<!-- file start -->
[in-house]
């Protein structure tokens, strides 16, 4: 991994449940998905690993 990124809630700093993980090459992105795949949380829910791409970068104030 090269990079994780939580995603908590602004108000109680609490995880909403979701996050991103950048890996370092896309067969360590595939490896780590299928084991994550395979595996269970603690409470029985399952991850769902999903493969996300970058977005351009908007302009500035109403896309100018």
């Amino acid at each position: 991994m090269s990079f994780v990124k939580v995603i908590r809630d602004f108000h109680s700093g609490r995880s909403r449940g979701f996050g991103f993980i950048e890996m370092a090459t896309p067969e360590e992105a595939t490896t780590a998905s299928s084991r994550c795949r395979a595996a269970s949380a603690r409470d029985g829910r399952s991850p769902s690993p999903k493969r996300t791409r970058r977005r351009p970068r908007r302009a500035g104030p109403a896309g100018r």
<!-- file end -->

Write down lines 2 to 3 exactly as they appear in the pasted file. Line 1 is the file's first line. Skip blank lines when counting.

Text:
């Protein structure tokens, strides 16, 4: 991994449940998905690993 990124809630700093993980090459992105795949949380829910791409970068104030 090269990079994780939580995603908590602004108000109680609490995880909403979701996050991103950048890996370092896309067969360590595939490896780590299928084991994550395979595996269970603690409470029985399952991850769902999903493969996300970058977005351009908007302009500035109403896309100018």
């Amino acid at each position: 991994m090269s990079f994780v990124k939580v995603i908590r809630d602004f108000h109680s700093g609490r995880s909403r449940g979701f996050g991103f993980i950048e890996m370092a090459t896309p067969e360590e992105a595939t490896t780590a998905s299928s084991r994550c795949r395979a595996a269970s949380a603690r409470d029985g829910r399952s991850p769902s690993p999903k493969r996300t791409r970058r977005r351009p970068r908007r302009a500035g104030p109403a896309g100018r």